Seems to me a single G5 with it's built-in battery and GPS (and dissimilar hardware and software) is a more than capable, reliable and redundant backup to my G3X panel (that also has an IBBS for backup power). Hard to match that with any number of steam gauges.

I'm perfectly comfortable with a glass-only panel.
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Locust Grove, GA
DA20-A1 "Princess Amelia" - gone home to Amelia Island
RV-7A Phase 2 (Honored to be Van's "Miss July" 2021)
RV-10 under construction at Synergy Air South
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  #15  
Old 12-25-2020, 08:46 AM
JDA_BTR JDA_BTR is offline
 
Join Date: Dec 2013
Location: Baton Rouge, LA
Posts: 1,215
Default

A lot of us have a backup alternator on the vacuum pad too. I don't use my G5 but the battery is there as a failsafe. Some headsets will do bluetooth with the phone. I probably do want to get a set of aviation plugs for my handheld....
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  #16  
Old 12-25-2020, 08:49 AM
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mark@topogen.com mark@topogen.com is offline
 
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Location: Buena Vista
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Quote:
Originally Posted by sailvi767 View Post
Can you post what you find the problem to be? Did you have a backup battery for the GRT’s and if so did that fail also?
I'll let you know what I find.... BTW can you get battery backups for GRT screens? I have four of these little suckers but only need one battery for one screen. Here is my panel... powered on battery bus only... you can see my voltage is only 11.7v. Note that the GRT only gives a voltage readout. There is no readout for alternator output (perhaps not configured). This seems odd but does anybody have a suggestion as to why this is not being displayed? I would have immediately noticed an alternator defect (not charging) prior to my flight! Instead, I only saw a low voltage error which I attributed to a dead battery. Little knowledge is dangerous (duh).

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__________________
2002 Columbia 300 (sold)
2018 Columbia 400 (sold)
1997 SeaRey (sold it buyer sank it!)
1978 Cessna 182 (sold)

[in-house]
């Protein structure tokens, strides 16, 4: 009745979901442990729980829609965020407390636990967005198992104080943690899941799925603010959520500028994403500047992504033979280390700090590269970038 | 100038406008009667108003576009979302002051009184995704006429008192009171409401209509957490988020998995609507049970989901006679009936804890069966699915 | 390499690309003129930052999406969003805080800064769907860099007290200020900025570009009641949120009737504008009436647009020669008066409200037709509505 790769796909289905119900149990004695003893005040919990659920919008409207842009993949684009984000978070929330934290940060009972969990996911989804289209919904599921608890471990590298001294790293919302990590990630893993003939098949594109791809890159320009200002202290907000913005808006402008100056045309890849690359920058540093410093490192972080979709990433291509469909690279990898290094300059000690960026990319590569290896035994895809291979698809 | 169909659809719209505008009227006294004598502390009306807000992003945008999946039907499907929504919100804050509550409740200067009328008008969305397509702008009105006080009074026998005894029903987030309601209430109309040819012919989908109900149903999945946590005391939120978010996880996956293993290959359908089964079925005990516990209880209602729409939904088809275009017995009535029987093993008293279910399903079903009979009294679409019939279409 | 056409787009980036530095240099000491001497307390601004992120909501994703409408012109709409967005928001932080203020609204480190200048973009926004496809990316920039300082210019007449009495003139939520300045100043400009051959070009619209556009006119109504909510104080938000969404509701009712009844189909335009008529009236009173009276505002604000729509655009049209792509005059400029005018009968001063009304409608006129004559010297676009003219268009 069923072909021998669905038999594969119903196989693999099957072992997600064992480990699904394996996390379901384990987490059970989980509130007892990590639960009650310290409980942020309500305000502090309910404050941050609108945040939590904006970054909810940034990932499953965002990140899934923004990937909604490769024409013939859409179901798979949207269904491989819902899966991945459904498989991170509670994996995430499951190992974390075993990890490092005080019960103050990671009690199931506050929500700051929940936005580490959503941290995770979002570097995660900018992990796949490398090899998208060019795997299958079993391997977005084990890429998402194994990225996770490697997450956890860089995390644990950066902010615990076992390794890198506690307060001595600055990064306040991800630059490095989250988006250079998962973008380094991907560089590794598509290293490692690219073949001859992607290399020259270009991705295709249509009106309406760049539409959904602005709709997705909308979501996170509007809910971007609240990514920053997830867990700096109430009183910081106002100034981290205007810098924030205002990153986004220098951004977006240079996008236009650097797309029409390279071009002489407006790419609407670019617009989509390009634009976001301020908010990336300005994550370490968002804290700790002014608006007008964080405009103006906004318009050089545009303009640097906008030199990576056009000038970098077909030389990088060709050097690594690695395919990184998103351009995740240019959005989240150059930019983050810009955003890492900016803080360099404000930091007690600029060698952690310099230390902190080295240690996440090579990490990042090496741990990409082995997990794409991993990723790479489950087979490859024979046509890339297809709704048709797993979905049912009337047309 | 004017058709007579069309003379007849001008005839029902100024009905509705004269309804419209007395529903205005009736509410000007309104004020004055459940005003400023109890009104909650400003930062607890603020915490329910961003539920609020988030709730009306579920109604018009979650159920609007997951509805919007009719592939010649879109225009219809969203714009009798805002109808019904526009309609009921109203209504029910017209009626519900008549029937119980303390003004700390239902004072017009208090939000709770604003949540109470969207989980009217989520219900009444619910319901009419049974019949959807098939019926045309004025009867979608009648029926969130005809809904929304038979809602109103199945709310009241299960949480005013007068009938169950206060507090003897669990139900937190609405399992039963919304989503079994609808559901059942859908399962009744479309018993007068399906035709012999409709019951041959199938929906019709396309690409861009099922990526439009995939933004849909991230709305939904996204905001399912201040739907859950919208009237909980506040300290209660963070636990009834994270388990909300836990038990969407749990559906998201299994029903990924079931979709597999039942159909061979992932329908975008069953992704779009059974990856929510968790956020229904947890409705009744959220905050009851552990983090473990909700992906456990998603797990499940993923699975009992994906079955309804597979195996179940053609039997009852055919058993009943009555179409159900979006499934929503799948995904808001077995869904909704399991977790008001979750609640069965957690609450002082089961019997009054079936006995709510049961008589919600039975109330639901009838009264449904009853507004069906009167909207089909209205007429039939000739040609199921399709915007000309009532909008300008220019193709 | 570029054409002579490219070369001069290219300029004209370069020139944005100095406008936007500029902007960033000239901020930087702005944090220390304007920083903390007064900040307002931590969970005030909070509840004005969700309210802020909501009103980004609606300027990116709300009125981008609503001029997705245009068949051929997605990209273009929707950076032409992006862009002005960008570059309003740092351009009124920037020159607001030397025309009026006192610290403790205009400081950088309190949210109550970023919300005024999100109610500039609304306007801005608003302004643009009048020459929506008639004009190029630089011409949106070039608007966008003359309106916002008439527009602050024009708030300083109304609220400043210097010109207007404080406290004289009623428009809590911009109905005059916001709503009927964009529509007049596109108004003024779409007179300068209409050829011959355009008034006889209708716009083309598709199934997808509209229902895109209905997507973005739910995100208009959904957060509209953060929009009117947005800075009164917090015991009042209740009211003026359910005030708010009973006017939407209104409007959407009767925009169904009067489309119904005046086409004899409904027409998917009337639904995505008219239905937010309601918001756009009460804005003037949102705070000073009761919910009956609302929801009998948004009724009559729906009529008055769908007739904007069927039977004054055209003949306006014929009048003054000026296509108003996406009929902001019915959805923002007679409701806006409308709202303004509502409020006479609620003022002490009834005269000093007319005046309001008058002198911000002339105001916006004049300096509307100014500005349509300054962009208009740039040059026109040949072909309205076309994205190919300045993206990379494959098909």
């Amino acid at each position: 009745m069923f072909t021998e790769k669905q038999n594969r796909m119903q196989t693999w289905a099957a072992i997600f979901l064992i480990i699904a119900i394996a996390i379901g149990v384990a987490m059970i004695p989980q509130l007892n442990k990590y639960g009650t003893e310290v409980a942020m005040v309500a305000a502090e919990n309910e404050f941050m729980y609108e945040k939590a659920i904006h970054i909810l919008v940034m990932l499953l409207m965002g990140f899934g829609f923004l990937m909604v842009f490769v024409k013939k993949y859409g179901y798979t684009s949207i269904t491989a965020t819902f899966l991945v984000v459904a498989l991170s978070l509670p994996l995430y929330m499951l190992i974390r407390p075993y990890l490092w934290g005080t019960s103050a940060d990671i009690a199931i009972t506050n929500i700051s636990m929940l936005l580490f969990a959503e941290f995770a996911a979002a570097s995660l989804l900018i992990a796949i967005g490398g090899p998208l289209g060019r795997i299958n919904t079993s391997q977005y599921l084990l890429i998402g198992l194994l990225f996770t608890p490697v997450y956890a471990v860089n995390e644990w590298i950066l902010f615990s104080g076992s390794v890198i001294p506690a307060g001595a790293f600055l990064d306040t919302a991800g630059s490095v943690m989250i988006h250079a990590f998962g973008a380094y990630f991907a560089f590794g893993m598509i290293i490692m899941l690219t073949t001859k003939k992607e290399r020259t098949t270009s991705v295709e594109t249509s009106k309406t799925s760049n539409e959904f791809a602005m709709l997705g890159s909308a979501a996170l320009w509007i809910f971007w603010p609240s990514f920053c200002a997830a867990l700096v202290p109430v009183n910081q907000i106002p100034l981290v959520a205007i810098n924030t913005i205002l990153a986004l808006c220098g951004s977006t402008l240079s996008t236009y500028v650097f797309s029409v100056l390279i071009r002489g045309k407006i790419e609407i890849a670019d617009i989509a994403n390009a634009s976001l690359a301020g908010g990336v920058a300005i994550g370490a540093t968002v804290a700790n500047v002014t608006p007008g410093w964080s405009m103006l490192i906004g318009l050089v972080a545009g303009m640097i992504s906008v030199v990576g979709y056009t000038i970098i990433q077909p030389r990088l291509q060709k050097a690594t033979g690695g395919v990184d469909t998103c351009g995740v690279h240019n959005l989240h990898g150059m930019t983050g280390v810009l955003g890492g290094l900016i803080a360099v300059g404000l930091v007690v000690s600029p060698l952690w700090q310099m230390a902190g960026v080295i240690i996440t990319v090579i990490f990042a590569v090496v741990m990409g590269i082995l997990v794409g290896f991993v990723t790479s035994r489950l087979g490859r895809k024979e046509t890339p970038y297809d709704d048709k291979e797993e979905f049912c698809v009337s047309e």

1998 Cessna 182 (traded up)
1947 Aeronca Chief (sold)
1955 PA-22 (current)
2008 RV-7A (current)
Mark@topogen.com
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  #17  
Old 12-25-2020, 09:06 AM
JDA_BTR JDA_BTR is offline
 
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Location: Baton Rouge, LA
Posts: 1,215
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Your ammeter shunt IMO should be installed on the alternator feed so that you can see the current supplied to the system by said alternator. If it is 0 or too low -> alternator failure. I have a second ammeter on the line from the master into the cabin so I can compare use to supply; handy in checking load currents on battery on the ground but not so useful most of the time.

TCW sells an avionics backup battery you can look into.

A backup alternator might be your wisest investment.

Any chance you didn't turn your alternator on? You probably start with it off and turn it on after start by checklist? Does that switch work? Your instrumentation doesn't seem to have any way to check any of that.
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Last edited by JDA_BTR : 12-25-2020 at 09:09 AM.
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  #18  
Old 12-25-2020, 09:40 AM
lr172 lr172 is offline
 
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Location: Schaumburg, IL
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Quote:
Originally Posted by mark@topogen.com View Post
Instead, I only saw a low voltage error which I attributed to a dead battery. Little knowledge is dangerous (duh).

Attachment 6175